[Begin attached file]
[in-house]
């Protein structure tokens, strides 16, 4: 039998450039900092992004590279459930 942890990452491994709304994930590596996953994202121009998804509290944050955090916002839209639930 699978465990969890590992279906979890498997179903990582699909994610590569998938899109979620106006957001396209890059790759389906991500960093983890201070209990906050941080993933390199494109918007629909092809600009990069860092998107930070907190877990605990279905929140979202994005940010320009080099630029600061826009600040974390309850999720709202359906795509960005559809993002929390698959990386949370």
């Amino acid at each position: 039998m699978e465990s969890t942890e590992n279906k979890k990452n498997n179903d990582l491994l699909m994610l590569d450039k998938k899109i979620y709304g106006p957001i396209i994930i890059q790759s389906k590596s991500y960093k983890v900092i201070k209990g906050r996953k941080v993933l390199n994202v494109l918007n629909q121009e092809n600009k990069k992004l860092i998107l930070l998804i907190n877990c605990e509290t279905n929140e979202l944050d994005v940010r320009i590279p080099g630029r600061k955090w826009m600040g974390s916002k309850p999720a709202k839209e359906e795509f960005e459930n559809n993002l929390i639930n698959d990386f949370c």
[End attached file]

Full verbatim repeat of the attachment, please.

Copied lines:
[in-house]
């Protein structure tokens, strides 16, 4: 039998450039900092992004590279459930 942890990452491994709304994930590596996953994202121009998804509290944050955090916002839209639930 699978465990969890590992279906979890498997179903990582699909994610590569998938899109979620106006957001396209890059790759389906991500960093983890201070209990906050941080993933390199494109918007629909092809600009990069860092998107930070907190877990605990279905929140979202994005940010320009080099630029600061826009600040974390309850999720709202359906795509960005559809993002929390698959990386949370």
């Amino acid at each position: 039998m699978e465990s969890t942890e590992n279906k979890k990452n498997n179903d990582l491994l699909m994610l590569d450039k998938k899109i979620y709304g106006p957001i396209i994930i890059q790759s389906k590596s991500y960093k983890v900092i201070k209990g906050r996953k941080v993933l390199n994202v494109l918007n629909q121009e092809n600009k990069k992004l860092i998107l930070l998804i907190n877990c605990e509290t279905n929140e979202l944050d994005v940010r320009i590279p080099g630029r600061k955090w826009m600040g974390s916002k309850p999720a709202k839209e359906e795509f960005e459930n559809n993002l929390i639930n698959d990386f949370c």